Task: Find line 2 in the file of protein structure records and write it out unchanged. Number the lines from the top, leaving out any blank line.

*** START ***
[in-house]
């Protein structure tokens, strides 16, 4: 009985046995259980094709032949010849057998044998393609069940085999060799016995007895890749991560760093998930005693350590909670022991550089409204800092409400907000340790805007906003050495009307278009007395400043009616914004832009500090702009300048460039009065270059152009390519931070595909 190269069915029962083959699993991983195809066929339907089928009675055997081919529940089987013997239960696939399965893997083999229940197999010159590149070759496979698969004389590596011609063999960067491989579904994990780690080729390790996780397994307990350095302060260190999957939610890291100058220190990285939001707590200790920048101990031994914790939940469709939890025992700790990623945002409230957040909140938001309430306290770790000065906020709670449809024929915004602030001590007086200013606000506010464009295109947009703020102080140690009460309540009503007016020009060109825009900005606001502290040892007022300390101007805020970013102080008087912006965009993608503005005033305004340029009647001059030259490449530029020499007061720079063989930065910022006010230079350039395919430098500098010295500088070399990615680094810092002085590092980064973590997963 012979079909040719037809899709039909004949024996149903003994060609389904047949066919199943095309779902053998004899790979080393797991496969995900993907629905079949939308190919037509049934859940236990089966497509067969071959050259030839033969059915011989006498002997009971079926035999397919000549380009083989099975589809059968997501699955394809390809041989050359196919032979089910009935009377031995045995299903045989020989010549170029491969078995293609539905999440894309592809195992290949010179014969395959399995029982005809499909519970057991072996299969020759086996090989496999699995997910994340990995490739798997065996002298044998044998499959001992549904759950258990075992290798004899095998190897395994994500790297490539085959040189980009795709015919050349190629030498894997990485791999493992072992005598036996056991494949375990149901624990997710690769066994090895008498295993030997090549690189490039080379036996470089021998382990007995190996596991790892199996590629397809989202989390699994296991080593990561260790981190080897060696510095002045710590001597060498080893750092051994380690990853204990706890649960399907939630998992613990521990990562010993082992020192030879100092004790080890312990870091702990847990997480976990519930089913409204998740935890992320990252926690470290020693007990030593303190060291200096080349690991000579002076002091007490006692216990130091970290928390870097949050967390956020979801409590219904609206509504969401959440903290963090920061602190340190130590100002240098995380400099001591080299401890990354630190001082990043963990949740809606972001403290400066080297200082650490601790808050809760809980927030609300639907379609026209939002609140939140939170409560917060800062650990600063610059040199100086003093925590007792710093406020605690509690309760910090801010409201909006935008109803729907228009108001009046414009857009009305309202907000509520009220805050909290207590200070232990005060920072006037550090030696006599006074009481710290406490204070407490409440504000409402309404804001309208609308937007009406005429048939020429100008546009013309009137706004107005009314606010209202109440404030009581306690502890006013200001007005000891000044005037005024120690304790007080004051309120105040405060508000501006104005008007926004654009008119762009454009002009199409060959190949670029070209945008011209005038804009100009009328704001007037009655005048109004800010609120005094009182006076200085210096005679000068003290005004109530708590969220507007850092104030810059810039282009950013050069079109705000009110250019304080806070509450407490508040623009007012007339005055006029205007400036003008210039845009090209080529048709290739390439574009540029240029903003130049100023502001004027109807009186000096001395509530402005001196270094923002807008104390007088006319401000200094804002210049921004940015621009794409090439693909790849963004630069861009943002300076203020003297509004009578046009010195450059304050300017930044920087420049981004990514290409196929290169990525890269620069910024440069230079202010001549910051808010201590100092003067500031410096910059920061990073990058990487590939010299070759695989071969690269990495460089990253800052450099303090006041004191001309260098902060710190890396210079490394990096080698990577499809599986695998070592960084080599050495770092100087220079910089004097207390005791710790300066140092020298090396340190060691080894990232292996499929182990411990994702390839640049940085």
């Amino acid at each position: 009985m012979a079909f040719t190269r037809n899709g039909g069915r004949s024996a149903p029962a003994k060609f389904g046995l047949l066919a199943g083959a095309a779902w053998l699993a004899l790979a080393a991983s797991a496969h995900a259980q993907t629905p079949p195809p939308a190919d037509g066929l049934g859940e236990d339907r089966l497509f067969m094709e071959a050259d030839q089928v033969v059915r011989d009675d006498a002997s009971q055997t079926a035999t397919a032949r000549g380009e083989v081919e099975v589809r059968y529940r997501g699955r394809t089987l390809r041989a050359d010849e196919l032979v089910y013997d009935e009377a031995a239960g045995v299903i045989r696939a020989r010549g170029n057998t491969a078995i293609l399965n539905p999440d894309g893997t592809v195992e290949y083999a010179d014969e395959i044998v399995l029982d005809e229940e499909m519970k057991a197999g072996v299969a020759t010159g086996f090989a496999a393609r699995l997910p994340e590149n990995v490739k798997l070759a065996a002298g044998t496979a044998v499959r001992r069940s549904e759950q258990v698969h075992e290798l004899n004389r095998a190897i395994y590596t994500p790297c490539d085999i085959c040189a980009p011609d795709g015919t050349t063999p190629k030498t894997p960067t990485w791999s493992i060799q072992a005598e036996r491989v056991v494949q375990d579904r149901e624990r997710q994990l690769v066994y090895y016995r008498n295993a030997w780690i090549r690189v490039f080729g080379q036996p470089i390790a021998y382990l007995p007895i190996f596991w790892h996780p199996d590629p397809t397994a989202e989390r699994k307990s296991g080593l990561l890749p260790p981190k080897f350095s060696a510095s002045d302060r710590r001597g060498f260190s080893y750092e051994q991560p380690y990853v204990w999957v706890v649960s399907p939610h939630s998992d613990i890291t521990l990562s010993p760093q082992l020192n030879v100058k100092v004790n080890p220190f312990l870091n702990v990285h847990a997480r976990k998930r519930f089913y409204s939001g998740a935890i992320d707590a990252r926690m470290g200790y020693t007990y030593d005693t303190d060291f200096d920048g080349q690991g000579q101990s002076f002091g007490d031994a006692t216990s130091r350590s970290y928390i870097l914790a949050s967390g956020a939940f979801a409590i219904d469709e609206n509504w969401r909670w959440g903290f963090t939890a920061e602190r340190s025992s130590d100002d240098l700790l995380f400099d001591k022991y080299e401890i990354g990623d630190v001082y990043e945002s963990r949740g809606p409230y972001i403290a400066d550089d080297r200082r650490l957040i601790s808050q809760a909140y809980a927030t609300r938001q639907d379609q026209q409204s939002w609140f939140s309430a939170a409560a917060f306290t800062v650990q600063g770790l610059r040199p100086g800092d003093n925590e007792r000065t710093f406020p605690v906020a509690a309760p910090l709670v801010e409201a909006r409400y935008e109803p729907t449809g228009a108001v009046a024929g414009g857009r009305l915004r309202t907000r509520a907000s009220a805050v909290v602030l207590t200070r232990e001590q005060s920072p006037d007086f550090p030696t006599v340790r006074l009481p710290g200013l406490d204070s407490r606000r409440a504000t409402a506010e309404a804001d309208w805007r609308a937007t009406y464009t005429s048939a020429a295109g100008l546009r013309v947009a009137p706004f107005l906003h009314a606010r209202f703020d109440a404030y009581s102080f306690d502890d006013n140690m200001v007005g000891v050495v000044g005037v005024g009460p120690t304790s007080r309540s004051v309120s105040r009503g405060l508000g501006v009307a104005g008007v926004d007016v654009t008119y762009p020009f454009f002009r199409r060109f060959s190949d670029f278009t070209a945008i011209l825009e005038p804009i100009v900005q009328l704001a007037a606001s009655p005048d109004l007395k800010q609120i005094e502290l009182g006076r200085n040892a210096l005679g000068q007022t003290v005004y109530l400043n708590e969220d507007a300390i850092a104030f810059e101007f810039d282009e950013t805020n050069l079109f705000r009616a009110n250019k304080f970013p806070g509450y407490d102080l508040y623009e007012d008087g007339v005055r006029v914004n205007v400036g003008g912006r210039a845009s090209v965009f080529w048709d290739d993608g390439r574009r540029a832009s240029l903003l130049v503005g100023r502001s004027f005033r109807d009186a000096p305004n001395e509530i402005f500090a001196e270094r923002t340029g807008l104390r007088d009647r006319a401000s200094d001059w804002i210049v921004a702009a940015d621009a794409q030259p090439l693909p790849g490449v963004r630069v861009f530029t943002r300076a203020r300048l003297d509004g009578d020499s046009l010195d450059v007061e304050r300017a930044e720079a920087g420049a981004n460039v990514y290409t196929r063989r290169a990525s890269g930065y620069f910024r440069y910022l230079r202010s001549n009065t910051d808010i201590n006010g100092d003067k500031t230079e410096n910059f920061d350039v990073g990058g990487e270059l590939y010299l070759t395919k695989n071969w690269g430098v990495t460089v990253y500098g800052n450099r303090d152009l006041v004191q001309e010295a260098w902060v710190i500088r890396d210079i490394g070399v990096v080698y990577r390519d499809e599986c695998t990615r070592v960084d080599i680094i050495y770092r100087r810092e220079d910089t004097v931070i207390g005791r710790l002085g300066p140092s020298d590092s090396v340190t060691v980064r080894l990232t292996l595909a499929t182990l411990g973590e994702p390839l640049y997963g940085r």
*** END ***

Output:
């Protein structure tokens, strides 16, 4: 009985046995259980094709032949010849057998044998393609069940085999060799016995007895890749991560760093998930005693350590909670022991550089409204800092409400907000340790805007906003050495009307278009007395400043009616914004832009500090702009300048460039009065270059152009390519931070595909 190269069915029962083959699993991983195809066929339907089928009675055997081919529940089987013997239960696939399965893997083999229940197999010159590149070759496979698969004389590596011609063999960067491989579904994990780690080729390790996780397994307990350095302060260190999957939610890291100058220190990285939001707590200790920048101990031994914790939940469709939890025992700790990623945002409230957040909140938001309430306290770790000065906020709670449809024929915004602030001590007086200013606000506010464009295109947009703020102080140690009460309540009503007016020009060109825009900005606001502290040892007022300390101007805020970013102080008087912006965009993608503005005033305004340029009647001059030259490449530029020499007061720079063989930065910022006010230079350039395919430098500098010295500088070399990615680094810092002085590092980064973590997963 012979079909040719037809899709039909004949024996149903003994060609389904047949066919199943095309779902053998004899790979080393797991496969995900993907629905079949939308190919037509049934859940236990089966497509067969071959050259030839033969059915011989006498002997009971079926035999397919000549380009083989099975589809059968997501699955394809390809041989050359196919032979089910009935009377031995045995299903045989020989010549170029491969078995293609539905999440894309592809195992290949010179014969395959399995029982005809499909519970057991072996299969020759086996090989496999699995997910994340990995490739798997065996002298044998044998499959001992549904759950258990075992290798004899095998190897395994994500790297490539085959040189980009795709015919050349190629030498894997990485791999493992072992005598036996056991494949375990149901624990997710690769066994090895008498295993030997090549690189490039080379036996470089021998382990007995190996596991790892199996590629397809989202989390699994296991080593990561260790981190080897060696510095002045710590001597060498080893750092051994380690990853204990706890649960399907939630998992613990521990990562010993082992020192030879100092004790080890312990870091702990847990997480976990519930089913409204998740935890992320990252926690470290020693007990030593303190060291200096080349690991000579002076002091007490006692216990130091970290928390870097949050967390956020979801409590219904609206509504969401959440903290963090920061602190340190130590100002240098995380400099001591080299401890990354630190001082990043963990949740809606972001403290400066080297200082650490601790808050809760809980927030609300639907379609026209939002609140939140939170409560917060800062650990600063610059040199100086003093925590007792710093406020605690509690309760910090801010409201909006935008109803729907228009108001009046414009857009009305309202907000509520009220805050909290207590200070232990005060920072006037550090030696006599006074009481710290406490204070407490409440504000409402309404804001309208609308937007009406005429048939020429100008546009013309009137706004107005009314606010209202109440404030009581306690502890006013200001007005000891000044005037005024120690304790007080004051309120105040405060508000501006104005008007926004654009008119762009454009002009199409060959190949670029070209945008011209005038804009100009009328704001007037009655005048109004800010609120005094009182006076200085210096005679000068003290005004109530708590969220507007850092104030810059810039282009950013050069079109705000009110250019304080806070509450407490508040623009007012007339005055006029205007400036003008210039845009090209080529048709290739390439574009540029240029903003130049100023502001004027109807009186000096001395509530402005001196270094923002807008104390007088006319401000200094804002210049921004940015621009794409090439693909790849963004630069861009943002300076203020003297509004009578046009010195450059304050300017930044920087420049981004990514290409196929290169990525890269620069910024440069230079202010001549910051808010201590100092003067500031410096910059920061990073990058990487590939010299070759695989071969690269990495460089990253800052450099303090006041004191001309260098902060710190890396210079490394990096080698990577499809599986695998070592960084080599050495770092100087220079910089004097207390005791710790300066140092020298090396340190060691080894990232292996499929182990411990994702390839640049940085």